Stallion Spotlight

BushyGeneology copy

Real Estate Spotlight

0971A1A0805
  • Welcome to the Chronicle Forums.
    Please complete your profile. The forums and the rest of www.chronofhorse.com has single sign-in, so your log in information for one will automatically work for the other. Disclaimer: The opinions expressed here are the views of the individual and do not necessarily reflect the views and opinions of The Chronicle of the Horse.

Announcement

Collapse

Forum rules and no-advertising policy

As a participant on this forum, it is your responsibility to know and follow our rules. Please read this message in its entirety.

Board Rules

2. Conversations in horse-related forums should be horse-related.3. Keep conversations productive, on topic and civil.
Discussion and disagreement are inevitable and encouraged; personal insults, diatribes and sniping comments are unproductive and unacceptable. Whether a subject is light-hearted or serious, keep posts focused on the current topic and of general interest to other participants of that thread. Utilize the private message feature or personal email where appropriate to address side topics or personal issues not related to the topic at large.

4. No advertising in the discussion forums.classifieds site and through the purchase of banner ads. The tightly monitored Giveaways forum permits free listings of genuinely free horses and items available or wanted (on a limited basis). Items offered for trade are not allowed.

Advertising Policy Specifics
When in doubt of whether something you want to post constitutes advertising, please contact a moderator privately in advance for further clarification. Refer to the following points for general guidelines:

Board members may ask for suggestions on breeding stallion recommendations. Stallion owners may reply to such queries by suggesting their own stallions, only if their horse fits the specific criteria of the original poster. Excessive promotion of a stallion by its owner or related parties is not permitted and will be addressed at the discretion of the moderators.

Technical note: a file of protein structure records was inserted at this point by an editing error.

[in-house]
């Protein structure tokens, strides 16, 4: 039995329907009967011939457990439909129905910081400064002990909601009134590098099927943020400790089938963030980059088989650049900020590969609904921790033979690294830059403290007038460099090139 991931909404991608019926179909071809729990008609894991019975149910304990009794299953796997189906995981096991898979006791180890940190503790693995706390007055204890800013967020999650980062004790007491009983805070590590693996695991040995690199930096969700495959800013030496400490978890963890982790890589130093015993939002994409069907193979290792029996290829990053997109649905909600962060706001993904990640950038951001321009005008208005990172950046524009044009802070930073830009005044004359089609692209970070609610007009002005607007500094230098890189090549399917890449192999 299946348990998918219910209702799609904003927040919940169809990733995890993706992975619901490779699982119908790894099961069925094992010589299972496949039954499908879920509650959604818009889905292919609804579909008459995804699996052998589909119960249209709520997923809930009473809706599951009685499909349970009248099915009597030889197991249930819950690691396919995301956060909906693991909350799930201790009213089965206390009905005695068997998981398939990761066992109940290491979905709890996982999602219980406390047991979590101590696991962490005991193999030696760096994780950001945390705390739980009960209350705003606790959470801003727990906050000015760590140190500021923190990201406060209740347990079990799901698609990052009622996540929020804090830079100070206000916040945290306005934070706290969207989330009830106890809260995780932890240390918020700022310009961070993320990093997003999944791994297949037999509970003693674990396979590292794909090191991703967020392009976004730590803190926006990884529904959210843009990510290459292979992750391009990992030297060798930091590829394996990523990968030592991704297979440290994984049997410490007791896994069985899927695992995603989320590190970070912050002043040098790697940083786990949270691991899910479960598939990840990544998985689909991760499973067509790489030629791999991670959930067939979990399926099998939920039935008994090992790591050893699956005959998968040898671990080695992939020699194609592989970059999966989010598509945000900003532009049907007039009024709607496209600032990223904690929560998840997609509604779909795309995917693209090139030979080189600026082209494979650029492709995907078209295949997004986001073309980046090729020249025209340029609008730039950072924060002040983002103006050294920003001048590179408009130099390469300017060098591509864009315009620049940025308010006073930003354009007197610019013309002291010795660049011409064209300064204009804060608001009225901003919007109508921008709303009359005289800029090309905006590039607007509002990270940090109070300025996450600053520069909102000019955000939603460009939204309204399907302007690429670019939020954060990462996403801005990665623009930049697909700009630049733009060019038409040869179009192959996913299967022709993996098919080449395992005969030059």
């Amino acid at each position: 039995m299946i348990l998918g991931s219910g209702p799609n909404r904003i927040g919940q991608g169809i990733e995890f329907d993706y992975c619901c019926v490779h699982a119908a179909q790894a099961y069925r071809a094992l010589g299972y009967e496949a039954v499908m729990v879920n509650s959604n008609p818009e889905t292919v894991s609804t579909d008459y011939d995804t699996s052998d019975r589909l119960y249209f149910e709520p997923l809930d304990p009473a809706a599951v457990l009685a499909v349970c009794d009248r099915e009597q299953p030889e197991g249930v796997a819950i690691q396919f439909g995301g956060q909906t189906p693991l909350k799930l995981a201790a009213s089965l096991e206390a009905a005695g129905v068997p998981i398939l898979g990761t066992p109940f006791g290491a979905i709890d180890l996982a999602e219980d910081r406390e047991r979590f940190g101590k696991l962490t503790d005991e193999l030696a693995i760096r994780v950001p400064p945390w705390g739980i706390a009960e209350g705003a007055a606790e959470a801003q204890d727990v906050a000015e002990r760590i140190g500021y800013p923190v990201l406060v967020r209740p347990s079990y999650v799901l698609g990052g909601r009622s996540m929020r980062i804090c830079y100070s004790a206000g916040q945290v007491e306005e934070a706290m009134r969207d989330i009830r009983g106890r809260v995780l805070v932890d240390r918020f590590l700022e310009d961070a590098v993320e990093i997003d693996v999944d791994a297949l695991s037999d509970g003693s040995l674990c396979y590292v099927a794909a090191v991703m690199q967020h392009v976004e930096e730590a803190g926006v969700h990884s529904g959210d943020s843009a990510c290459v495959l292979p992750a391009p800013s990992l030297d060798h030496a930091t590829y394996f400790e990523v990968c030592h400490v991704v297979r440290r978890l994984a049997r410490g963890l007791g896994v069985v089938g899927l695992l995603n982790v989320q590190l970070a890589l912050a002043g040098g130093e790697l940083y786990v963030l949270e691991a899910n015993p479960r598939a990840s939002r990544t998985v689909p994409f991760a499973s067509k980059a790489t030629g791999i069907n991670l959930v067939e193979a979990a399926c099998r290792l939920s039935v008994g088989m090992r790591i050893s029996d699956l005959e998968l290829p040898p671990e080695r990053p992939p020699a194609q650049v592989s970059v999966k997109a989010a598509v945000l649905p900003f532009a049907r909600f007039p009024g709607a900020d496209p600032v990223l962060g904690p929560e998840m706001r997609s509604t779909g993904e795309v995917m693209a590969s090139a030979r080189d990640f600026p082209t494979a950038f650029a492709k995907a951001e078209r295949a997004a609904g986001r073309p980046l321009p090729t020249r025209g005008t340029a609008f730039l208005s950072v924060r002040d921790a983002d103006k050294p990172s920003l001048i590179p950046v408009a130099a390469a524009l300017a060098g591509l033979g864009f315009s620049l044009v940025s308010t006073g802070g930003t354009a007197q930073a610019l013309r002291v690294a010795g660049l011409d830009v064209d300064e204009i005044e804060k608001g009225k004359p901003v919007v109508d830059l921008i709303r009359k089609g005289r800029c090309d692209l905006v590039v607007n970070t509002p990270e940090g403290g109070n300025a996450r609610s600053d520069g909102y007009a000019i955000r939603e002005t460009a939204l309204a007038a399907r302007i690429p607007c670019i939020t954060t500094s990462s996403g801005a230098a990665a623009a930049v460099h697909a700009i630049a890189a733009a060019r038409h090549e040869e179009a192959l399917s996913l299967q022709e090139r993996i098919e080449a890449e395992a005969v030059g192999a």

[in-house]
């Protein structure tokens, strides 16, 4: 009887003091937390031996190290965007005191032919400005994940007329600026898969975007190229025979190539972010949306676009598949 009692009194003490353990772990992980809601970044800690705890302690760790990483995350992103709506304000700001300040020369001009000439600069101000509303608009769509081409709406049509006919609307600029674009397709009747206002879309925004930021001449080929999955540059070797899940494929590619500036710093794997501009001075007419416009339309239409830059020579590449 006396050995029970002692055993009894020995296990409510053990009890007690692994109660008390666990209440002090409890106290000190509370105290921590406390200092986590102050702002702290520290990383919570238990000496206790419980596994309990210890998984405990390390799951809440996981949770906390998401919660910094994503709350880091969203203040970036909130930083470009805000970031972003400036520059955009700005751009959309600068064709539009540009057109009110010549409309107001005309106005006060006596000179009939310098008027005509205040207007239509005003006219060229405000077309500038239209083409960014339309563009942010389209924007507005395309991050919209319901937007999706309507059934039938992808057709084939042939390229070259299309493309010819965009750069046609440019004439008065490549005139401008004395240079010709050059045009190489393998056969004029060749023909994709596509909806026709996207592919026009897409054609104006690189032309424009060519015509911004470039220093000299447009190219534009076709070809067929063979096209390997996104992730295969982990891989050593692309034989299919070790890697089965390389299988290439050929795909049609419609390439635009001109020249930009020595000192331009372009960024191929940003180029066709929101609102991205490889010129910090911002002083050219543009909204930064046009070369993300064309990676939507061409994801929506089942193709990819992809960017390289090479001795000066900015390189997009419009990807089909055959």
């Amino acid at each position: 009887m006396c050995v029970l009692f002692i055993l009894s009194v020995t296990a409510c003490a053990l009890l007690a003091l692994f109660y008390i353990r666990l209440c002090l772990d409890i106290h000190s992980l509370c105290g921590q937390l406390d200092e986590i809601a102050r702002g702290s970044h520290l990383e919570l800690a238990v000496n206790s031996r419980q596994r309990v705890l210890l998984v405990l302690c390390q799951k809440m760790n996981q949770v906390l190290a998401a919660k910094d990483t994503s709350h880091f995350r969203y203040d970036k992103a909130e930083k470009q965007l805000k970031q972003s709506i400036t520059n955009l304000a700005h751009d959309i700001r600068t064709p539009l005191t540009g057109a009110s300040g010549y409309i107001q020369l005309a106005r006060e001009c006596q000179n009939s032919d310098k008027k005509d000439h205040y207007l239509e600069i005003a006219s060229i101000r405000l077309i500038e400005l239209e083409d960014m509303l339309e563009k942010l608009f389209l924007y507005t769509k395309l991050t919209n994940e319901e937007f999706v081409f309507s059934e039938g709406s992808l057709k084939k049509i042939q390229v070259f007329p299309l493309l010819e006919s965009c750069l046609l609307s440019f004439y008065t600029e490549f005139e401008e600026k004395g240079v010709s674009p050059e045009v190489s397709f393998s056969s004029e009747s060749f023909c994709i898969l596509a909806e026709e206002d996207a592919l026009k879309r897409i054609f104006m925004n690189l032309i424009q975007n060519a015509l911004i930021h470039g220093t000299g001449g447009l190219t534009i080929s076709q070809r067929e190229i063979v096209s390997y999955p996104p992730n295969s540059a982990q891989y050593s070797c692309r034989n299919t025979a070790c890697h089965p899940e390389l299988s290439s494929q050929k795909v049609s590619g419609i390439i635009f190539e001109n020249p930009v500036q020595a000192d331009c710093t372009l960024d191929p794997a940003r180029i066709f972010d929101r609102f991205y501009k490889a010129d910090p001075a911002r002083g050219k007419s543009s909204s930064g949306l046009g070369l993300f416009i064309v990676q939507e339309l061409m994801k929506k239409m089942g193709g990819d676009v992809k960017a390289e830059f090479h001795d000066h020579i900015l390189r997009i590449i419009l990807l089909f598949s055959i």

Members may use the forums to ask for general recommendations of trainers, barns, shippers, farriers, etc., and other members may answer those requests by suggesting themselves or their company, if their services fulfill the specific criteria of the original post. Members may not solicit other members for business if it is not in response to a direct, genuine query.

While members may ask for general opinions and suggestions on equipment, trailers, trucks, etc., they may not list the specific attributes for which they are in the market, as such posts serve as wanted ads.

5. Do not post copyrighted photographs unless you have purchased that photo and have permission to do so.

6. Respect other members.7. We have the right to reproduce statements made in the forums.
The Chronicle of the Horse may copy, quote, link to or otherwise reproduce posts, or portions of posts, in print or online for advertising or editorial purposes, if attributed to their original authors, and by posting in this forum, you hereby grant to The Chronicle of the Horse a perpetual, non-exclusive license under copyright and other rights, to do so.

8. We reserve the right to enforce and amend the rules.Terms of Service and Privacy Policy for more information.

Thanks for being a part of the COTH forums!